Kudos to "lalaland," I was waiting for someone to note the terrible effects of feeding corn to livestock. Add to that 1)the ridiculous effects of making ethanol from corn and 2)the corn syrup debacle, I am at a loss as to why the Corn lobby hasn't been exposed as being as big a threat to our wellbeing as the Tobacco lobby.


The scary part about the rising cost of corn is seen in other countries where it is a dietary staple. As its price rises so do costs of things like tortillas, perhaps you remember the large tortilla protests in Mexico awhile back. Nonetheless, the Economist had an article on this awhile back where they concurred with an op-ed written by Fidel Castro (which doesn't happen too often) that if corn is used to make ethanol, rather than sugar, it would significantly affect consumption levels in poorer countries. This is problematic as Bush calls for improved ethanol consumption, but from corn, rather than sugar.


reply to #21. Except it won't significantly reduce global starvation. All starvation issues are political in their root cause. There is NOT a shortage of food in this world.

Dr. Troy Camplin

I loved the math with the joke. DIdn't ruin it for me. Made it even funnier -- 20 guys a day? now that's a slut! Estrangement may not be the real problem in that marriage.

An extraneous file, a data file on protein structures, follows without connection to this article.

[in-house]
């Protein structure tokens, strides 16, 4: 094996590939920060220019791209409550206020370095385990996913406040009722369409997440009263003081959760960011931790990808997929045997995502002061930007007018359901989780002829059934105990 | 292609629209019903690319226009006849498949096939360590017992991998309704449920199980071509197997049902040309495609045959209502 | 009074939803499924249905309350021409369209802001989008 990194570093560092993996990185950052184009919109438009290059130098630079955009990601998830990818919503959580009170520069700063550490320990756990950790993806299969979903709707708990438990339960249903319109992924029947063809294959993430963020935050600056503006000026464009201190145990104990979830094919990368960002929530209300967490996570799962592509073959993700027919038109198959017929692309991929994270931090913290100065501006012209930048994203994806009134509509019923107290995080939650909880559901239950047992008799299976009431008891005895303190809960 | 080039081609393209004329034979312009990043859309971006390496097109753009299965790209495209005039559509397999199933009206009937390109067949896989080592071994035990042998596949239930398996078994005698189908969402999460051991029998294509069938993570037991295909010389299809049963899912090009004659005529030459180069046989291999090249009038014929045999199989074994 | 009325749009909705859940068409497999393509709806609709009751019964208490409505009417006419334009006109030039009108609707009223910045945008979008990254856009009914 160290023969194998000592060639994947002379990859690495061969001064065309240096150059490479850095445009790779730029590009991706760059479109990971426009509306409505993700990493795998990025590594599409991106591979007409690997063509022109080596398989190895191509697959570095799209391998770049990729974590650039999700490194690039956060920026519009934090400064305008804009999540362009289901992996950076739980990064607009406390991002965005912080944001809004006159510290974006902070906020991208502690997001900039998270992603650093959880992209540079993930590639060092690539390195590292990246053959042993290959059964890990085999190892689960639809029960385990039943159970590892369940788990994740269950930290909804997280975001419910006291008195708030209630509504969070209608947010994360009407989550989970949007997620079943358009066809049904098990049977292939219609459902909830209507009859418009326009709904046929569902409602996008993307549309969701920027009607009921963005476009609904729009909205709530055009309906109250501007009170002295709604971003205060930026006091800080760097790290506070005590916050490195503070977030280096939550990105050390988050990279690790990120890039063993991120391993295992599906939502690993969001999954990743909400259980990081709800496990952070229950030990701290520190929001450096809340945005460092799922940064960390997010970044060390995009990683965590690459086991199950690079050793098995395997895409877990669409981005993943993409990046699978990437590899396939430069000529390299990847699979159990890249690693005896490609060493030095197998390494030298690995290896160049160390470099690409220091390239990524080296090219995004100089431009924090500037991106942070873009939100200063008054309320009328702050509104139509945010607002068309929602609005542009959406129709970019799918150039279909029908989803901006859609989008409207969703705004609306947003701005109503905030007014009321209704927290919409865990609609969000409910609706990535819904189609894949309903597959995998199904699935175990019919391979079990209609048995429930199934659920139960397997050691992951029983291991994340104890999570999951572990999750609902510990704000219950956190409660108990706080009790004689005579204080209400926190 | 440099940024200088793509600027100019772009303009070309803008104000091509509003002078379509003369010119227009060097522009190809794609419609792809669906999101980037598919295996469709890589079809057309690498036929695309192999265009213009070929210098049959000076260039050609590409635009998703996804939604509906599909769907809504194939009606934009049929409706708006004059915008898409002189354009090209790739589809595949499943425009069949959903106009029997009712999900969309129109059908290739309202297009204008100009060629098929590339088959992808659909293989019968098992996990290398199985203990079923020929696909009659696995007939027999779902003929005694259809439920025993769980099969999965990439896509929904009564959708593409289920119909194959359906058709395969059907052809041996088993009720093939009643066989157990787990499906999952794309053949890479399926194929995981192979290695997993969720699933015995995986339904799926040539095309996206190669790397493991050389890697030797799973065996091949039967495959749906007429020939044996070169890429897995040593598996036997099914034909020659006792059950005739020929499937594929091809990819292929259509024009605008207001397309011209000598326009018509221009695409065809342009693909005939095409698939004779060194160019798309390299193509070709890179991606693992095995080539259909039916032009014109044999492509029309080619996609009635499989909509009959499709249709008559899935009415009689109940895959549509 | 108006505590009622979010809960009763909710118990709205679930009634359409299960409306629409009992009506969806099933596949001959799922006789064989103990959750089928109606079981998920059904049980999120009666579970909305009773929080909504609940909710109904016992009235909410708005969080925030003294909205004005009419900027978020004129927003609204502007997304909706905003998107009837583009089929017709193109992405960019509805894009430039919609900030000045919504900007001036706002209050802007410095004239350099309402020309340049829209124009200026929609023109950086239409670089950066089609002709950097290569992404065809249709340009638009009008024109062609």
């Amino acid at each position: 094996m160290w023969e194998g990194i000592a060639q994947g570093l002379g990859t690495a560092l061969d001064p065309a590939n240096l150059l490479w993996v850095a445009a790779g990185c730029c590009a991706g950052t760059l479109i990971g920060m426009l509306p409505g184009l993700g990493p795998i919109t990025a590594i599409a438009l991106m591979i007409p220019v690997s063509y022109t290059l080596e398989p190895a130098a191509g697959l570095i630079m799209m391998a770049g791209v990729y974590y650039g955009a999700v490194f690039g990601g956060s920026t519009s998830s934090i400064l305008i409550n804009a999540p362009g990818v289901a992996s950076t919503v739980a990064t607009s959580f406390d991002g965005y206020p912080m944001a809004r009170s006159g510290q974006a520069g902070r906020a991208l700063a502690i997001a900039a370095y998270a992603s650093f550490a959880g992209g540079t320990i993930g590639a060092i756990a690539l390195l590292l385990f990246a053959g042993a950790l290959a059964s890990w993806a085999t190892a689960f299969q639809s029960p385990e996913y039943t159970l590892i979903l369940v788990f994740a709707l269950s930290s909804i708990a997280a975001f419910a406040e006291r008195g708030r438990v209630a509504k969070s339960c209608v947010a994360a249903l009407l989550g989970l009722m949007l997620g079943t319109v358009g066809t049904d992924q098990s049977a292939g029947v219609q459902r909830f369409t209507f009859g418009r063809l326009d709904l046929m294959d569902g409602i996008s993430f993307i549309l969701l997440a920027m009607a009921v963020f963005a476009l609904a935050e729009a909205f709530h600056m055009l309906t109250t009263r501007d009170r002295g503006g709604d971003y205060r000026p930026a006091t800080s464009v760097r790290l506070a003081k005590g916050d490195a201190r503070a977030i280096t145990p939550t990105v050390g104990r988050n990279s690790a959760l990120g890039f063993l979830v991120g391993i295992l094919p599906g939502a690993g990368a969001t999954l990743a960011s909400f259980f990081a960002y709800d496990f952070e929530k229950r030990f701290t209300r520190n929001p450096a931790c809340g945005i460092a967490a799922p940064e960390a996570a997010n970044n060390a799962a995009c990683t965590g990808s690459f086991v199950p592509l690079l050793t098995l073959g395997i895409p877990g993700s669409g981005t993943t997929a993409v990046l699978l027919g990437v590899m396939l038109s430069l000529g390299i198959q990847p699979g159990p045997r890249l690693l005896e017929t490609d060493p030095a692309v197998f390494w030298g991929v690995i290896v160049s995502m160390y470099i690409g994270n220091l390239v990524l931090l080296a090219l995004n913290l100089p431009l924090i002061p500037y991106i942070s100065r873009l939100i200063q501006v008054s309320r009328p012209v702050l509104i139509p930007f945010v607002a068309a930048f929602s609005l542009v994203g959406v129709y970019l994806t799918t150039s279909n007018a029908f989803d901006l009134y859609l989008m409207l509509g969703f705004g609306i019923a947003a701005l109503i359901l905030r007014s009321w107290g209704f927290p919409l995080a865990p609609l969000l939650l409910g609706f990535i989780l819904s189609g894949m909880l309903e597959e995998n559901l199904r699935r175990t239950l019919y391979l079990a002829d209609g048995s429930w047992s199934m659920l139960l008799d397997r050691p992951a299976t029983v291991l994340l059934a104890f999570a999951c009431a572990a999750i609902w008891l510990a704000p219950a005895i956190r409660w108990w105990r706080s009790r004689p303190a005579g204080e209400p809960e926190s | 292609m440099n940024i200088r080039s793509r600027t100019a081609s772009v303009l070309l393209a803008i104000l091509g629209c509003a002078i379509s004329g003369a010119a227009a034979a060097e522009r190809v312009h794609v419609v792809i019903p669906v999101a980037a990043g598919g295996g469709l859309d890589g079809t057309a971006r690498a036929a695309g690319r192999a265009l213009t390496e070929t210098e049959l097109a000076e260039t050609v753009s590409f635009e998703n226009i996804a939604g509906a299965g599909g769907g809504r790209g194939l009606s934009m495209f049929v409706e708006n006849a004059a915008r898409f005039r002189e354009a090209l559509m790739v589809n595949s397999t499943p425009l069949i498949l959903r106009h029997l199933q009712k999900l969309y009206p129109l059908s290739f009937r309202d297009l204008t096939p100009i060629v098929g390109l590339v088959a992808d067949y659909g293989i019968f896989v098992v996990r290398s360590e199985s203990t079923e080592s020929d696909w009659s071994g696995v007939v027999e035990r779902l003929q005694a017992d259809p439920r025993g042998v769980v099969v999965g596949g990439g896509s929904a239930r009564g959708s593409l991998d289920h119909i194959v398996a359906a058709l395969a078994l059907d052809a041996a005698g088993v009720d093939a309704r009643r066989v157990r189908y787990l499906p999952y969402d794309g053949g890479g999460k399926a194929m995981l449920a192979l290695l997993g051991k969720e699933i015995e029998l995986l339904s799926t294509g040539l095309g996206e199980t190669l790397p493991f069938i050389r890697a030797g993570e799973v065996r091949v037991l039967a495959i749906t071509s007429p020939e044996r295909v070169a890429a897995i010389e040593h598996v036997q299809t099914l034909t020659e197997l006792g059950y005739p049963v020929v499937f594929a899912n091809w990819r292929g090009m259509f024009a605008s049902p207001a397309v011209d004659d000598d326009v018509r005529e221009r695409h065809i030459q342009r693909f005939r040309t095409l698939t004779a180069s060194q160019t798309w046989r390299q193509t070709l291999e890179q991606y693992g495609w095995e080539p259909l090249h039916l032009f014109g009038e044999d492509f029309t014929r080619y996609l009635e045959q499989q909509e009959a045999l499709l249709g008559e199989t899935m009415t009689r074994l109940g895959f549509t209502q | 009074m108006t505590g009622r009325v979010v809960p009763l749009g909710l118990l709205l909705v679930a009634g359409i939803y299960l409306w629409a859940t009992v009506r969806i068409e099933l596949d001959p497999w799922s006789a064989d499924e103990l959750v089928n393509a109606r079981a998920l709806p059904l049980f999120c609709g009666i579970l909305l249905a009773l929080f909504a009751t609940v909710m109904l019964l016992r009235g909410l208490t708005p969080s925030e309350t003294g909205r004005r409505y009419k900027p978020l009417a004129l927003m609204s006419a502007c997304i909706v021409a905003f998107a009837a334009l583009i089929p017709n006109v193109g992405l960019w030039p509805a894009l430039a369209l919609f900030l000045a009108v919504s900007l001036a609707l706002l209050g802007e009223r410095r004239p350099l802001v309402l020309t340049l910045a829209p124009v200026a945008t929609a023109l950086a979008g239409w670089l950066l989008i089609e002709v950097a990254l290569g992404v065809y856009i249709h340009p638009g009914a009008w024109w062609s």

Fasting for one day a month does not make you capable of competing in marathons. Yes, fasting has benefits when done in moderation. If you are competing in marathons however, you probably eat differently and exercise more than most Americans. You can't claim that one day of fasting per month will create a star athlete... which you did.

Also, If all Americans stopped eating just one day a month, and we were somehow able to coordinate things so that literally everyone did this fast on the same day together, it would do nothing to alleviate hunger in other regions of the world. We send billions of dollars worth of food into poor areas, only to see it taken by the governments of those areas, or to see it left sitting on a loading dock to rot while people starve less than a mile away.

Understand the complexities of the issues and resist the temptation to oversimplify things. The planet can and does produce enough food for everyone. It does not always get distributed to those who need it sadly.



Forget ethanol. Americans will be healthier from eating less salt, once we start powering our cars from saltwater:



Just remember MD, salt is also necessary in the human diet. So is iodine, the lack of which is causing a sharp rise in the nuber of reported cases of thyroid disorders... and most Americans use iodized salt.